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From the Trainer’s Room: Looking at different ways to vary your in-season hockey training

 

cp head shot 2016For most, the hockey season has begun.

This means intense practices, private lessons and games. Now, you have to mix in off-ice or dryland training into the equation, but how do you do that? A comprehensive in-season training program must include modifications throughout the season in order to maximize performance while reducing injuries. Different portions of the season may require different types of training.

These sessions must to have a purpose and not just a workout that makes the player want to puke or be so sore they can’t walk the next day.

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Each team or athlete may have different needs that have to be addressed, but typically our programs will begin with movement-based exercises and conditioning. The movement exercises are implemented so that the athlete moves properly and can get into the positions they will find themselves in during competition. Early in the season, the conditioning is important so the athlete is prepared for the rigors of the upcoming season as fatigue will lead to poor performance and an increase in injuries.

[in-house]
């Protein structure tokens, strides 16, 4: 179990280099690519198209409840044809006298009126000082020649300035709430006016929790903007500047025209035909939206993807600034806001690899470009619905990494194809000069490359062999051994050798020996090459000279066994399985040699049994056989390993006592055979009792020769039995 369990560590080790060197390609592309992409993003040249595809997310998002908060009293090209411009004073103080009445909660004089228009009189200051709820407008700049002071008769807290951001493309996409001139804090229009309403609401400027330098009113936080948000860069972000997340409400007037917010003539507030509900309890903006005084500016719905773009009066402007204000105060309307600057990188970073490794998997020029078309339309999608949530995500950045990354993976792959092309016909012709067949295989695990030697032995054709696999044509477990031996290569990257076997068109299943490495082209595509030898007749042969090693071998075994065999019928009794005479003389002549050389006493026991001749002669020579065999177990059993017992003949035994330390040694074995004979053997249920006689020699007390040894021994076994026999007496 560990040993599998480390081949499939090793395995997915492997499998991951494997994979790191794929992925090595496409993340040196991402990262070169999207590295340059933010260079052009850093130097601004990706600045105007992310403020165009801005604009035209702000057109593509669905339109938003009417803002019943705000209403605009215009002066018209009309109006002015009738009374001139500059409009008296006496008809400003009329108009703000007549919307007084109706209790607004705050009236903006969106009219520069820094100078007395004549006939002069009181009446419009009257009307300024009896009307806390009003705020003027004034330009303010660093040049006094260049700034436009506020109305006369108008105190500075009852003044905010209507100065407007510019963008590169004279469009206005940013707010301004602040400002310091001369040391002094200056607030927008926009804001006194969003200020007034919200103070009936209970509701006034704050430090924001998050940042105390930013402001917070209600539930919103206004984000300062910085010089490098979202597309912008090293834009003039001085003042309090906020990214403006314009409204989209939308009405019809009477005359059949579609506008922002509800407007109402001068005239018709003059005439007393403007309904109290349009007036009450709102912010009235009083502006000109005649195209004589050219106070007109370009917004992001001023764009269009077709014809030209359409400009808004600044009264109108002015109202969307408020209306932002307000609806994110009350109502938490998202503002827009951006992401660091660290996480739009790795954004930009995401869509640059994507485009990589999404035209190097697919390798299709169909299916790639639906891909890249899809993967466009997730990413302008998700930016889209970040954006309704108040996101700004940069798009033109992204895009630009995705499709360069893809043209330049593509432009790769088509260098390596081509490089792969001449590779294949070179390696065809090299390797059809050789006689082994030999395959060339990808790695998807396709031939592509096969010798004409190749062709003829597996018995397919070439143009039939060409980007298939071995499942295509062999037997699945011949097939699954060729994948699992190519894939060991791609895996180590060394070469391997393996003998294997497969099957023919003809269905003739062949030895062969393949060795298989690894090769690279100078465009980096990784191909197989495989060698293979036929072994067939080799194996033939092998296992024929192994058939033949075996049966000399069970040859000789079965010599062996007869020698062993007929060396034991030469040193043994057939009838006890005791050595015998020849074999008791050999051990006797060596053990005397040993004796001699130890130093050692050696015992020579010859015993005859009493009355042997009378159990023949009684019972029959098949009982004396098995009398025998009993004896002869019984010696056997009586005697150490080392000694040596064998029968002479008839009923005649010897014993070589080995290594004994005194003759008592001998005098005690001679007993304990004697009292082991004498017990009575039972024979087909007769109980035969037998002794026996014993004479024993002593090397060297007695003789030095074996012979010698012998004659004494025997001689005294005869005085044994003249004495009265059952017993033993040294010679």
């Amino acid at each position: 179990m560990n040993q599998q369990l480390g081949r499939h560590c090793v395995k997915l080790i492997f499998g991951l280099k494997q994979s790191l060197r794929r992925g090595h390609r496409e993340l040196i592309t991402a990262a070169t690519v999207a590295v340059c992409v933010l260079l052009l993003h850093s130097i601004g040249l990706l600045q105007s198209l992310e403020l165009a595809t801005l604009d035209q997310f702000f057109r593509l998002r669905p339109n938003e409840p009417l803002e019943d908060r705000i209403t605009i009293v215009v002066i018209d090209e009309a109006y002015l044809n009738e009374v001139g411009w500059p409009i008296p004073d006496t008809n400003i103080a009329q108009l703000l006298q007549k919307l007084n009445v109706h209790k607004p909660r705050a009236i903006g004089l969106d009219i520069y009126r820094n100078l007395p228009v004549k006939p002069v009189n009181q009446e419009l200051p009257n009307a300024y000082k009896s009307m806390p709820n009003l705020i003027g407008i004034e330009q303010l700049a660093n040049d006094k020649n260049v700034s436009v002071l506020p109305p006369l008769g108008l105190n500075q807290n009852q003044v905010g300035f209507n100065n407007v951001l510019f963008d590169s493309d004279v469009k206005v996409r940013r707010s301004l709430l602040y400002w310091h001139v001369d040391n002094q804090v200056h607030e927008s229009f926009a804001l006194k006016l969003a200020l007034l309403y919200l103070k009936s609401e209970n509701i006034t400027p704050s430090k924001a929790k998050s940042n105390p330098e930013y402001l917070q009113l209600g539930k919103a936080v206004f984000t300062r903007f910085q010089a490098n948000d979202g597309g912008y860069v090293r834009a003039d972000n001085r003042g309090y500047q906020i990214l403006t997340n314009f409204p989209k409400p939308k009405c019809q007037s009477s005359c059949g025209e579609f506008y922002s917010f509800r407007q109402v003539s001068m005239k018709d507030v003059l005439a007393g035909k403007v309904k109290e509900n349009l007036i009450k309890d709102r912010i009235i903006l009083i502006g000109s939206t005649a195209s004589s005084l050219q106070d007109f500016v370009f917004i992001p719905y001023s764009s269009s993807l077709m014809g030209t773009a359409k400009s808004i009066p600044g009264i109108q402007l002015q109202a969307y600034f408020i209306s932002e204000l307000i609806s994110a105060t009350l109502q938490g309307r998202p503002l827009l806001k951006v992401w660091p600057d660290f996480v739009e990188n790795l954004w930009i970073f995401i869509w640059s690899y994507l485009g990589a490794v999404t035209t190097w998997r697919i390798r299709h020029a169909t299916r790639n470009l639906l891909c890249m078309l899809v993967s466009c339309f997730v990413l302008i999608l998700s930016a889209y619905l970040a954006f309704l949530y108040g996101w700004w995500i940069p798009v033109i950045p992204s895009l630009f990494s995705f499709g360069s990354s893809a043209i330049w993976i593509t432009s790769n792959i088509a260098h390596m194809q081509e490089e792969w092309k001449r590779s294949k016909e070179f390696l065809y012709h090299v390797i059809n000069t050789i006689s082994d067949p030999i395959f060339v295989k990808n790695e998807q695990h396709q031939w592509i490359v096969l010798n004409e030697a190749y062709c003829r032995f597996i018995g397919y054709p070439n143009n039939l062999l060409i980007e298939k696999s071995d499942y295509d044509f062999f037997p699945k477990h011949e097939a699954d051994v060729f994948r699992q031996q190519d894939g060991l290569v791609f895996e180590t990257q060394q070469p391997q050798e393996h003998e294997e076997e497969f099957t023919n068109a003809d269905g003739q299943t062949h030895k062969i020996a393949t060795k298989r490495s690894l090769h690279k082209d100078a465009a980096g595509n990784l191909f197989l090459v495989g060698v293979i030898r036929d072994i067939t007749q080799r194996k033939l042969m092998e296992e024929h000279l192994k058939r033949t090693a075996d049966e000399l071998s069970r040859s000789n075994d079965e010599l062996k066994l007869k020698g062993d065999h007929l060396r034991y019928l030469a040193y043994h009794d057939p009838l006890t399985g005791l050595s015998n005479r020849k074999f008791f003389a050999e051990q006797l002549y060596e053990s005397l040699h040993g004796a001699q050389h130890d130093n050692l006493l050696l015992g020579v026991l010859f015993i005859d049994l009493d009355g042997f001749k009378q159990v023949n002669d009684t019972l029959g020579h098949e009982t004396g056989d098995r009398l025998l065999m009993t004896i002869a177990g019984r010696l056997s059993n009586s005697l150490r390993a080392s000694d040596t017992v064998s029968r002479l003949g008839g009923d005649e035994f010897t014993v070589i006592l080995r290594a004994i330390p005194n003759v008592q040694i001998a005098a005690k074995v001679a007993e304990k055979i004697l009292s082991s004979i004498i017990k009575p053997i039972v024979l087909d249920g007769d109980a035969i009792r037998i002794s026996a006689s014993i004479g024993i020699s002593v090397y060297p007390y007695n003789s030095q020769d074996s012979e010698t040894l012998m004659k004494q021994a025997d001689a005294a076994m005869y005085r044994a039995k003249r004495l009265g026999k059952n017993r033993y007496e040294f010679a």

As the season evolves, the focus will change more to a strength, power and injury prevention phase in order to continue to stay strong and healthy. Mechanics are still a key during this phase and movement-based exercises are still included, especially if they are not mastered yet. Throughout the year, there will be tournaments and showcases where some teams may play five games in three days. This needs to be taken in account and the program will need to be modified to include more injury prevention and recovery exercises in order to assist the athlete to feeling fresh again.

The season is full of ups and downs, harder times and easier times, and your off-ice training must adjust for the rigors of the season. As a strength coach, it is imperative that there is contact with the coach to see where the team is physically and schedule wise, so they can make the necessary modifications. A well-rounded program will produce a player who performs well, feels good and resists injury.

Chris Phillips is an athletic trainer and strength and conditioning specialist with over 20 years’ experience in professional hockey, football and soccer. He is the owner of Compete Sports Performance and Rehab in Orange County.

(Oct. 15, 2019)